Os Jedi or Os Jedis?: Translation, Authority, and S-Wars in a YouTube Comments Thread

As I was planning a Cinema unit for a Portuguese class, I came across the song “Luke, eu sou seu pai” on YouTube. The tune, written and performed by the Brazilian rock band Os Seminovos, is a seemingly innocuous Star Wars parody/homage. When I scrolled down below the video, however, I was surprised at the extent and aggressive tenor of the comments, which number (at press time) 1703. Perused in reverse-chronological order, I resolved to find the source of this battle of the Guerra nas Estrelas. What could have inspired such vitriol?

The controversy, as it turns out, arose from an offending line at the end of the third verse, in which Darth Vader implores Luke Skywalker: “Não vá no papo daqueles Jedis imbecís” (“Don’t get fooled by those imbecile Jedis”). The ‘s’ at the end of the plural ‘Jedis’ is what awakened some viewers’ ire. In Portuguese, all plural nouns traditionally end in ‘s’, unlike in English, where certain foreignisms like “samurai” can have a null plural marker. [well size=»well-normal»][small][1] English: compare The Last Samurai to Seven Samurai (no S in the plural). Portuguese: O Último Samurai versus Os Sete Samurais (S in the plural).[/small][/well]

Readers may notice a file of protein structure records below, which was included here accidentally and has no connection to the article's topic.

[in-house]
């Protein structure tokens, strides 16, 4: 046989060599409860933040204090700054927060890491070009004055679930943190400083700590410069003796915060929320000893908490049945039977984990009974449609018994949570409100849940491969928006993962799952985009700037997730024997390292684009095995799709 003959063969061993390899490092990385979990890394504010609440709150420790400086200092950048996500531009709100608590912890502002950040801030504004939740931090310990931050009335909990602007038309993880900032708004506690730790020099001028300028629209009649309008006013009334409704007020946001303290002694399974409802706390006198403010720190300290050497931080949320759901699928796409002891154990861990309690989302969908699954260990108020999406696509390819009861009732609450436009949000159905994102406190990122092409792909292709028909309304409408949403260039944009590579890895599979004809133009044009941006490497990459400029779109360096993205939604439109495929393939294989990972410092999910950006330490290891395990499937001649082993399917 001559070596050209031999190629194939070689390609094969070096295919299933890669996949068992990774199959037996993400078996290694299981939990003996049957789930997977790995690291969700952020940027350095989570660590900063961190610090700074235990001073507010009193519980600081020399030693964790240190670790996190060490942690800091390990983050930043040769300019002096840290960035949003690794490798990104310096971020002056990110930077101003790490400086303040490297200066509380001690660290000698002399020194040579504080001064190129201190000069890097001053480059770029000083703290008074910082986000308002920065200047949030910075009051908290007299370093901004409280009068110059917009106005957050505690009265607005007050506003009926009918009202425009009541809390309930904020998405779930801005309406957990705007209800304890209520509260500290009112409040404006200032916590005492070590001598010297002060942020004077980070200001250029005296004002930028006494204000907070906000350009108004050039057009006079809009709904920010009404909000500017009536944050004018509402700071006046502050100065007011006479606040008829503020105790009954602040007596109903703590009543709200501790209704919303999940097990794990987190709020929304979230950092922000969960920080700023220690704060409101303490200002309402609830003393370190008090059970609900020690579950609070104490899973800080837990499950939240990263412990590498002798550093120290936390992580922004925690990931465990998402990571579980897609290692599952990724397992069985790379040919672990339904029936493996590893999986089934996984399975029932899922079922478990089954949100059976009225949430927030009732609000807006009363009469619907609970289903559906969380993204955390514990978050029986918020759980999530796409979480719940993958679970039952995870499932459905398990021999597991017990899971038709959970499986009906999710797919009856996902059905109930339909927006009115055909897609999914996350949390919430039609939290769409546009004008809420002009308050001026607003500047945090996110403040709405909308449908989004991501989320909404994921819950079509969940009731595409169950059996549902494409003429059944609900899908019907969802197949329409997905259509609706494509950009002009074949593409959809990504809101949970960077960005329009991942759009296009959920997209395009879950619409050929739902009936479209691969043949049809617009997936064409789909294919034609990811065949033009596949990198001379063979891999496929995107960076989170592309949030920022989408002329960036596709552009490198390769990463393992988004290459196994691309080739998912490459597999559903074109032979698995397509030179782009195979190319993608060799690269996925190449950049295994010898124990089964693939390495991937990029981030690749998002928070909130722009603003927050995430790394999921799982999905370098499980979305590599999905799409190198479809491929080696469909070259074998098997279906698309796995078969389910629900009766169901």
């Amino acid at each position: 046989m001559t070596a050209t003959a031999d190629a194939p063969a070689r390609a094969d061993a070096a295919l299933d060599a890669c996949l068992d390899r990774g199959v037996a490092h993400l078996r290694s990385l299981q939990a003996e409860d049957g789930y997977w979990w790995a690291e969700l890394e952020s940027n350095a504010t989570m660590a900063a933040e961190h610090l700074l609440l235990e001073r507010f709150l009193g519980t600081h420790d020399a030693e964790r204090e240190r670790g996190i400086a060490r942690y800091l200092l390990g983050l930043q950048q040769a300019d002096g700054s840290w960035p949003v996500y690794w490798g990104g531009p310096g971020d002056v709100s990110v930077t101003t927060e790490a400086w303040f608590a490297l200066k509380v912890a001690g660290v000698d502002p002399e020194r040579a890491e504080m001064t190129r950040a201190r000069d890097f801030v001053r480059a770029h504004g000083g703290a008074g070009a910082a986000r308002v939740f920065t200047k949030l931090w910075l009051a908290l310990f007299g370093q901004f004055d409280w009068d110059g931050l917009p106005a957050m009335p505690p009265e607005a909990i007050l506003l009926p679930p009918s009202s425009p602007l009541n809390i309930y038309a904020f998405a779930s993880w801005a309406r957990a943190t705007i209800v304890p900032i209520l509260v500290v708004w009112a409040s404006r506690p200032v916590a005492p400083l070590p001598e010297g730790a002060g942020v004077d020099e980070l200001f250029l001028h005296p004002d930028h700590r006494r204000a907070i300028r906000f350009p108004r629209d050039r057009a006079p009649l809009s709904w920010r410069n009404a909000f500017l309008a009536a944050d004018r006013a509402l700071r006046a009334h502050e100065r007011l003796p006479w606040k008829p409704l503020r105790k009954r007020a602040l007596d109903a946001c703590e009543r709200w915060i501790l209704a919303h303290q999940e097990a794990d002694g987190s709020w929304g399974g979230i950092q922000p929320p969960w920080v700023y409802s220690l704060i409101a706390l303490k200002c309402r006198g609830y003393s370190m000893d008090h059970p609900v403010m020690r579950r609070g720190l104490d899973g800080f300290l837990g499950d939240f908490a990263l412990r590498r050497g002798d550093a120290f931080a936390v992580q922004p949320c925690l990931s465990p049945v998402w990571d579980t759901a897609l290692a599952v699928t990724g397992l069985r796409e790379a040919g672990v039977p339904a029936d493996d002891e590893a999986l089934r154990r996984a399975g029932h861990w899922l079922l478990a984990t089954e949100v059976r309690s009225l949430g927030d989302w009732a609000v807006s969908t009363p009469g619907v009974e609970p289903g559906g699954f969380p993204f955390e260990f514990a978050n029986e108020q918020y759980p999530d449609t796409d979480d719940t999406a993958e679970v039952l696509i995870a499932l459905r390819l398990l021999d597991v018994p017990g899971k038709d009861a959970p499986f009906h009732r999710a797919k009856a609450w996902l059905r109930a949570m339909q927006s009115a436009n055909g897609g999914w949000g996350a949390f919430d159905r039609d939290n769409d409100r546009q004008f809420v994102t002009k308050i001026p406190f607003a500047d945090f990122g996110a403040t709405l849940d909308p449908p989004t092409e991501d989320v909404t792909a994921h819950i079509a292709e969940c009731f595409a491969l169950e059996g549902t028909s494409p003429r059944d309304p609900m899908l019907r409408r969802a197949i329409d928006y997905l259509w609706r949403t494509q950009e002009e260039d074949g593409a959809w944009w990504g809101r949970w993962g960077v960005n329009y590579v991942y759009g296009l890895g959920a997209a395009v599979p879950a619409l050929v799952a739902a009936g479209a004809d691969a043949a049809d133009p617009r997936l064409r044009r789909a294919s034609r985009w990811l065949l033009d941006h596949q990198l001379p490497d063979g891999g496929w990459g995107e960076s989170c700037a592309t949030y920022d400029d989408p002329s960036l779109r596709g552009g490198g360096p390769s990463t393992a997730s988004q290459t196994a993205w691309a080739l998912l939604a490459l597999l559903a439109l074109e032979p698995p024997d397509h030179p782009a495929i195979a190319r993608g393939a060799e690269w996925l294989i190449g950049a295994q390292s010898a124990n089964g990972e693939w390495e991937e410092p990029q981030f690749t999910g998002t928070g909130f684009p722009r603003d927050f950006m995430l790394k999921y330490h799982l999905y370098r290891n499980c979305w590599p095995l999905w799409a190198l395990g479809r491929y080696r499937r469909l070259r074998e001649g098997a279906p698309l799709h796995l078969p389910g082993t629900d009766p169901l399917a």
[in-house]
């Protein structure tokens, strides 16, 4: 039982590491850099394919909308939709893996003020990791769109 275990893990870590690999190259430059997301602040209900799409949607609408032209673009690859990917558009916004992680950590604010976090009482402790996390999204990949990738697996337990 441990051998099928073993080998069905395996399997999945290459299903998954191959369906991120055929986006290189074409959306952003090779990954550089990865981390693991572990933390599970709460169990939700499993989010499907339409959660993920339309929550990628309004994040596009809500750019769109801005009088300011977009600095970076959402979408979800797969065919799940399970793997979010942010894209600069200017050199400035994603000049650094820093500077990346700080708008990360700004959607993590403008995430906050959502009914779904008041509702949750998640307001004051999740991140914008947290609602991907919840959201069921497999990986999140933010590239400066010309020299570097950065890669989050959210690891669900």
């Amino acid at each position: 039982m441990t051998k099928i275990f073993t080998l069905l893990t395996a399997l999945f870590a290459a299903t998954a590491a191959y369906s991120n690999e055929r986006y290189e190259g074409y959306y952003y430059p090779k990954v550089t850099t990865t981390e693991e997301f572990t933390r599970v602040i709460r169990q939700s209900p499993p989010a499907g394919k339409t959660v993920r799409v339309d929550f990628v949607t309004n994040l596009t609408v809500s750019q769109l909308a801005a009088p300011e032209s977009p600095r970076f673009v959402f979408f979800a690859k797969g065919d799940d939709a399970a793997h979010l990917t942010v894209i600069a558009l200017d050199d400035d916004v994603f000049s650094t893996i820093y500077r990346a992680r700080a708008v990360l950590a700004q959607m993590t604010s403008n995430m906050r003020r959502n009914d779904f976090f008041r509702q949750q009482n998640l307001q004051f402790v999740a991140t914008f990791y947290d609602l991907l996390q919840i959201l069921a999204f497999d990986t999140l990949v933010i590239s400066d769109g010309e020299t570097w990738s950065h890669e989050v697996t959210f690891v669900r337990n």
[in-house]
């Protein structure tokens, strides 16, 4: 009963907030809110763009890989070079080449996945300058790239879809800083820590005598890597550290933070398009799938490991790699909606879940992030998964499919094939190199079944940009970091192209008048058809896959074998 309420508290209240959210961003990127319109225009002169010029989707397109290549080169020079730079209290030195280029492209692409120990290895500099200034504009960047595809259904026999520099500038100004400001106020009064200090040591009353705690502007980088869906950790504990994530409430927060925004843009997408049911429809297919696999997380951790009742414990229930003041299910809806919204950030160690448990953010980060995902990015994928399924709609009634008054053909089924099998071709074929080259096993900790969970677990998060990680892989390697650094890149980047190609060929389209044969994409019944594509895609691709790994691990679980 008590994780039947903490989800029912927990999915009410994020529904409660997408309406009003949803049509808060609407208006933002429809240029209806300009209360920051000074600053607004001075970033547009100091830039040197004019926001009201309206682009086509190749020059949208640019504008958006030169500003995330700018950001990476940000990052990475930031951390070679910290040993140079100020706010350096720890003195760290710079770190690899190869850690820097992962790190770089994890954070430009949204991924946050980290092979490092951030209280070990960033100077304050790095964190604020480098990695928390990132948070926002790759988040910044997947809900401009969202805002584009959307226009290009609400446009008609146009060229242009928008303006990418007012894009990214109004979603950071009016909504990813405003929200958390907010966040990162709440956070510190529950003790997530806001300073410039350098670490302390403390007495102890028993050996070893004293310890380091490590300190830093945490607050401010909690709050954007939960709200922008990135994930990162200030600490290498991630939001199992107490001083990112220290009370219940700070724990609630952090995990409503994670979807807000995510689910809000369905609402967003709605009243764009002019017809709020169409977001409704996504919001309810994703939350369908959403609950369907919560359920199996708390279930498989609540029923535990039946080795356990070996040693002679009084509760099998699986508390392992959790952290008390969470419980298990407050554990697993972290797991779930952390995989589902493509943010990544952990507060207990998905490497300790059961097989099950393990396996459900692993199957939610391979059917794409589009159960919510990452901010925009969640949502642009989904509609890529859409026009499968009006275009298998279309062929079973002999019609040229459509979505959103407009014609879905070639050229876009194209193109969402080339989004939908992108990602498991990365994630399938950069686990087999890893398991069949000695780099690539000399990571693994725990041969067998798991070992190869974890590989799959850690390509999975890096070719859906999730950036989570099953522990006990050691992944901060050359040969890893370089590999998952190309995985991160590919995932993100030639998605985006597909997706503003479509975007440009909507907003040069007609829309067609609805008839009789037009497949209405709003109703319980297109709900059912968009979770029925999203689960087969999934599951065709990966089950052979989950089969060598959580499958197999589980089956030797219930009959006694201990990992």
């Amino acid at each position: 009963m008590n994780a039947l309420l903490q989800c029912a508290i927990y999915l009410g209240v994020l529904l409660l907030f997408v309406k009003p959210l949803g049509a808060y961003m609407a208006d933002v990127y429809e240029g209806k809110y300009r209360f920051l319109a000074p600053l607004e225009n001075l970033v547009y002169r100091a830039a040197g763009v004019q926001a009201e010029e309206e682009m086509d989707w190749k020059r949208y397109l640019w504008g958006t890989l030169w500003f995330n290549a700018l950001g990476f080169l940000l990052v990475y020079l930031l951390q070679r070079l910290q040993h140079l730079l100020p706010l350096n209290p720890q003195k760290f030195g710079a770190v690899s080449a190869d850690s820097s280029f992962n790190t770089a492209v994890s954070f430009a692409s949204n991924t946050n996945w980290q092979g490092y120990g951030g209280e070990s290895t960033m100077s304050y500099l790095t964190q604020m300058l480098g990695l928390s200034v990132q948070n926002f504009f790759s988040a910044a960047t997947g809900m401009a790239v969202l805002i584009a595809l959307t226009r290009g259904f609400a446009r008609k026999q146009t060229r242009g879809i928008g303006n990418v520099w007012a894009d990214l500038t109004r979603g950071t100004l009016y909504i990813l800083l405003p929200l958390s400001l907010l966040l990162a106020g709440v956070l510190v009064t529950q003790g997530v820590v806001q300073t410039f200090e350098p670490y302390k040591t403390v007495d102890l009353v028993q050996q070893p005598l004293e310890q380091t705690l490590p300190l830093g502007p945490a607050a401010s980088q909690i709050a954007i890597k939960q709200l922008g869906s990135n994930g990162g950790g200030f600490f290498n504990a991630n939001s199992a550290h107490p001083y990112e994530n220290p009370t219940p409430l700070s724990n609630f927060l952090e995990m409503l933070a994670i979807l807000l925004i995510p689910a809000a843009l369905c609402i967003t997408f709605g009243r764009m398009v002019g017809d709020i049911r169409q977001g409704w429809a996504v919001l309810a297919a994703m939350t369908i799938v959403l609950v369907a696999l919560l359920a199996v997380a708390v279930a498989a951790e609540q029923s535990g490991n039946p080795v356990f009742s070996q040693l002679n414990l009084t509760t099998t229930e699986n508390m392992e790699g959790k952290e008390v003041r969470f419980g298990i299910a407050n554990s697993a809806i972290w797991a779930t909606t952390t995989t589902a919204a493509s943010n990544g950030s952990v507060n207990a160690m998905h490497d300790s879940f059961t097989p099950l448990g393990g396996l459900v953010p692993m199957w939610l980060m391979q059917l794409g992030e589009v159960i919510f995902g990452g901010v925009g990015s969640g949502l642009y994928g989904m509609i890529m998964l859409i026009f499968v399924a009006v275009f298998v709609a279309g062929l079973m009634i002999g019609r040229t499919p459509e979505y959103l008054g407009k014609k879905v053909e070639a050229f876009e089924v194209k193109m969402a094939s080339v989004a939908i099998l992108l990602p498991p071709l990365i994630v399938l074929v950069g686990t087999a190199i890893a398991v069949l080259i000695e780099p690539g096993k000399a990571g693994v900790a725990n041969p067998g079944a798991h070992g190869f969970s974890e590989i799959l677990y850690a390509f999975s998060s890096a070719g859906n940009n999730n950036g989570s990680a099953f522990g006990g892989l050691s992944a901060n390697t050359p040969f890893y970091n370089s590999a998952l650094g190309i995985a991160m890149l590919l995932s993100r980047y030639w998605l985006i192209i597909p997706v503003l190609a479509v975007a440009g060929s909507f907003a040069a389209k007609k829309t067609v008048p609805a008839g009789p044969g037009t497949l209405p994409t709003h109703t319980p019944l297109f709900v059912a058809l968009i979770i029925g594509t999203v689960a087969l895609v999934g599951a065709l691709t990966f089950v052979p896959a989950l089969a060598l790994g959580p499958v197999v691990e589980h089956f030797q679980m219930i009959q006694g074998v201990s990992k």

Multiple commenters vigorously defended the purity of Portuguese morphology – ‘Os Jedis’ – while others deferred to the neologizing jurisdiction of the Star Wars franchise – ‘Os Jedi.’

[well size=»well-normal»][small][2] George Lucas  supposedly modeled ‘Jedi‘ after a word like ‘samurai.’ Wikipedia refers to “Os Jedi (pronuncia-se jedai)”, maintaining the number ambiguity of the Lucasian coinage, but adds the obligatory Portuguese plural-marker to “Os Samurais.” [/small][/well]

At last, the irresistible force of Hollywood had met the immovable object of linguistic normativity. Something had to give, right?

In one particularly illuminating exchange between two fans whose usernames have been omitted for anonymity (pending IRB authorization), the debate ultimately boiled down to mutually-exclusive definitions of ‘cultura.’

For the ‘Jedi’ warrior, the location of culture is in a galaxy far, far away:

[blockquote]“Jedi se escreve JEDI mesmo no plural, Jedi no plural sem ‘S’ fica estranho pra quem não tem cultura” (“Jedi is written just JEDI in the plural, Jedi in the plural without ‘S’ sounds strange to those who have no culture”).[/blockquote]

To which the ‘Jedis’ protested, citing more local cultural authority:

[blockquote]“sei que é horrível ver como tem gente sem cultura que não conhece os grandes nomes do Brasil” (I know how horrible it is to see people with no culture who don’t know the great names of Brazil”).[/blockquote]

Is resistance futile? Others responded with an appeal to the authority of grammar:

[blockquote]“Estamos no Brasil. Aki, toda palavra no Plural sendo substantivos ela tem que ter um ‘s’ no fim…” (“We’re in Brazil. Here, any word in the Plural being nouns must have an ‘s’ at the end…”)[/blockquote]